Sam's had quite the day. When he finally makes it back to his apartment, he recounts things for his model girlfriend Julia (British actress Suzy Kendall): "I just witnessed an attempted homicide, was given the third degree by the police, had my passport confiscated so now we can't leave and, uh, just now I had my head nearly decapitated by a meat cleaver. You know, the usual." He will also have quite the mystery on his hands to solve in the upcoming days and it'll need to be solved quickly before he (or Julia) become the latest victims. In the meantime, the killer keeps claiming new victims. Sam's dangerous quest to find out what's going on - which is actually encouraged by the police - leads to a stuttering incarcerated pimp (Gildo Di Marco), a flamboyant antiques dealer (Werner Peters), a yellow jacket wearing assassin (an unbilled Reggie Nalder), a goofy informant (Pino Patti), a reclusive, eccentric, cat-eating (!) artist (Mario Adorf) and others. Everything seems to be tied to a macabre painting depicting a woman being attacked and the killer, disguising their voice, taunts both the police and Sam with frequent threatening phone calls.
Bird is not the sex-and-violence sleaze-fest the later films would soon become. There's very little blood or violence, no sex and only one instance of partially-concealed nudity (a woman in a sheer nightie). In fact, this initially received a GP rating here in the U.S. The good news is that it doesn't need any of that to be perfectly entertaining and the direction and screenplay (which Argento based loosely on Fredric Brown's novel "The Screaming Mimi") are superior to most of what would come later. The actors play off each other well, the characters are enjoyable, the haunting score (composed by Ennio Morricone and conducted by Bruno Nicolai) is superb, there's a sense of humor that doesn't lessen the suspense or creepy moments and both the development of the mystery and the juggling of the red herrings are competently handled. It also manages to avoid crossing over into the realm of the ridiculous like most of the later films. All that said, this is neither inventive (conceptually, stylistically or otherwise) nor original enough to be the genre masterwork some make it out to be. It is simply a solidly-crafted, entertaining and above average film of its type.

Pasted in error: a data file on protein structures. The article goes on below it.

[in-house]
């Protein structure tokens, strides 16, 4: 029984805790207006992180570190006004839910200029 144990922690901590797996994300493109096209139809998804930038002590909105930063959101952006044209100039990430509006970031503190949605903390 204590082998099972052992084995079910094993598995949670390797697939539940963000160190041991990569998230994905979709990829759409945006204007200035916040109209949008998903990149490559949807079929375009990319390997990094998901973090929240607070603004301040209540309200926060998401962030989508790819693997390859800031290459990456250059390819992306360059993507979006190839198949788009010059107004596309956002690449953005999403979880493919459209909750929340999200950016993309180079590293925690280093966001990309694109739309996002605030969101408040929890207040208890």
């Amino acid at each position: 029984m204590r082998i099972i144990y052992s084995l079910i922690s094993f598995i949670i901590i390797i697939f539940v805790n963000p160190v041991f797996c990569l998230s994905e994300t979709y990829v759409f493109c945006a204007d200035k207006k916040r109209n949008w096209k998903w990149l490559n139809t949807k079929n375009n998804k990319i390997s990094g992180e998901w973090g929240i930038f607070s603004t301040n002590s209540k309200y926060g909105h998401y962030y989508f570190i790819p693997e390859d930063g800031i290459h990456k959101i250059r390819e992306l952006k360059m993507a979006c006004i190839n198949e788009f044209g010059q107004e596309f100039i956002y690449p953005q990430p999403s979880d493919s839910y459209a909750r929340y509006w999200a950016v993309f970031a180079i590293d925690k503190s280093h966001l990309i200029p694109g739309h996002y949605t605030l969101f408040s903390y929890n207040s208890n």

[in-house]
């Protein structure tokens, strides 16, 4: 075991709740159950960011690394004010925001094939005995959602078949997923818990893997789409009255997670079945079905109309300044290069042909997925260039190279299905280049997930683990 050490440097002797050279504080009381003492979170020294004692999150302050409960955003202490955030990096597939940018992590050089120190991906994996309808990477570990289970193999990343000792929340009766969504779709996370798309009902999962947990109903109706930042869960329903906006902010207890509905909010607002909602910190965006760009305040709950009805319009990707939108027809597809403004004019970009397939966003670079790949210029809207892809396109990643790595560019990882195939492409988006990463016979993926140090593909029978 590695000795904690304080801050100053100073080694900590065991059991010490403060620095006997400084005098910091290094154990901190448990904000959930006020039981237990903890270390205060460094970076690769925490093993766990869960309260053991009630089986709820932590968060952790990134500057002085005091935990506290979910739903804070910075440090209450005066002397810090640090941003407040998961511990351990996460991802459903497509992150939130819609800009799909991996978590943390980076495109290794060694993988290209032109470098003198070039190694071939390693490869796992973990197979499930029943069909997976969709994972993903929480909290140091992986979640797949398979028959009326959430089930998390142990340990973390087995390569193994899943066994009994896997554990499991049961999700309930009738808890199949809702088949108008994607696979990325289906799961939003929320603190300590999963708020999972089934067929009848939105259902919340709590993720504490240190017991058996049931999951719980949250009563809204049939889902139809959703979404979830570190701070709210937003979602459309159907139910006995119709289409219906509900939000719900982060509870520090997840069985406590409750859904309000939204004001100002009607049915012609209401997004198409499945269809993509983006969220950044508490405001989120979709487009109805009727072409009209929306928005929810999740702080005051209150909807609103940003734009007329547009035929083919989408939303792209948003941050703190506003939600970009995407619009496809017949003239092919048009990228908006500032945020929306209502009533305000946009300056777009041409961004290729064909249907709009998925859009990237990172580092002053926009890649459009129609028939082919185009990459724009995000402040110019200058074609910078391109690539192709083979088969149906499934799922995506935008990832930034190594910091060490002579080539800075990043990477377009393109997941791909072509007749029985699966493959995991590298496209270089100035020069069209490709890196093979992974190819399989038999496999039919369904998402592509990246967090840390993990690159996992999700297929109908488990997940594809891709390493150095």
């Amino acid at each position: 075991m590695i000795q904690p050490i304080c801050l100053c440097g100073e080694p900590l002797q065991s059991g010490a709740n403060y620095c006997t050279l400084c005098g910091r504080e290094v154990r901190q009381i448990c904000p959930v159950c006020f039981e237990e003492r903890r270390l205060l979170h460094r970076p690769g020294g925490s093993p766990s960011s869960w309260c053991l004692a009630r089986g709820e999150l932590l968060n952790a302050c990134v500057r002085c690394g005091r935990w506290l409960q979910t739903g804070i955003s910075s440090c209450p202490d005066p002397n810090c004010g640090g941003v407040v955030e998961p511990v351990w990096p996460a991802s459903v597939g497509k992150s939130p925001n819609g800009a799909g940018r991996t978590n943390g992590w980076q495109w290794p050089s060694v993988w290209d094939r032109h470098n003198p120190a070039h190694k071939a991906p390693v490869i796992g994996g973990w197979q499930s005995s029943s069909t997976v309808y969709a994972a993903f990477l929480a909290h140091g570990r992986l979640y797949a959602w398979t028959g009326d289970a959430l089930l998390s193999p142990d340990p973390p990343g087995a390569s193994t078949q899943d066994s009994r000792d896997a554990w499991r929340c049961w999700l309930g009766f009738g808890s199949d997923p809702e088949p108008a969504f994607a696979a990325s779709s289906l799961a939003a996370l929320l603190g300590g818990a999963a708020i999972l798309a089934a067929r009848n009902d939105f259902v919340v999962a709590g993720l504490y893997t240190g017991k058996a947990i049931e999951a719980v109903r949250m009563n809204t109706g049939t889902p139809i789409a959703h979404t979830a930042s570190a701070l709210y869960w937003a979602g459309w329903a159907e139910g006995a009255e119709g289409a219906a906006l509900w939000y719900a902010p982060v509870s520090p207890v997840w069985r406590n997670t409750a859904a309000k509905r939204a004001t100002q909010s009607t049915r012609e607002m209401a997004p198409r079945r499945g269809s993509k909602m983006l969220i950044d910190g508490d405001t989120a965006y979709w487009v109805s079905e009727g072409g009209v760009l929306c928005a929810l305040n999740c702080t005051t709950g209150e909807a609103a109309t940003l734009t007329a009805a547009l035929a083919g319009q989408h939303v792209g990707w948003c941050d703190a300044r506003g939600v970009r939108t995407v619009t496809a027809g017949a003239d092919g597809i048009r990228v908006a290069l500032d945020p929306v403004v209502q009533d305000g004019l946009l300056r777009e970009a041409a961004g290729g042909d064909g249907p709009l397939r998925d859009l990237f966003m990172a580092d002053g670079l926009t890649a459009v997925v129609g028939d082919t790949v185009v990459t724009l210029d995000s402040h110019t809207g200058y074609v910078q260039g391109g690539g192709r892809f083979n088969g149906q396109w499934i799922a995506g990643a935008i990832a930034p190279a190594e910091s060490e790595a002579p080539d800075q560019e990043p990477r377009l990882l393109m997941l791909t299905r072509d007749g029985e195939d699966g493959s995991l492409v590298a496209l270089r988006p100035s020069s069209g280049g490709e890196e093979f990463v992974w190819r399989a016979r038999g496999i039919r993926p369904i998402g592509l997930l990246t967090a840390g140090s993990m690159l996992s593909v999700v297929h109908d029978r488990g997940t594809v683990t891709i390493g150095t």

The cast also includes "Raf Valenti" / Renato Romano (who appeared in many other gialli), "Rosa Toros" / Rosita Torosh as one of the victims, Fulvio Mingozzi and Giovanni Di Benedetto. The close-ups of the killer's hands are Argento's. UMC released a dubbed version in the U.S. in 1970 and it was later reissued under the title The Phantom of Terror by 21st Century in 1982. In Germany it was called Das Geheimnis der schwarzen Handschuhe ("The Secret of the Black Gloves"). There have been numerous VHS and DVD releases through the years and, in 2008, a Blu-ray from Anchor Bay.
Along with the follow-ups The Cat O' Nine Tails (1971) and FOUR FLIES ON GREY VELVET (1971), Bird comprised what would later be called Argento's "Animal Trilogy." Afterward, he worked on four episodes of the short-lived TV series "La porta sul buio" (filmed in 1971; released in 1973), then achieved even more commercial fame with Deep Red (1975) and Suspiria (1977).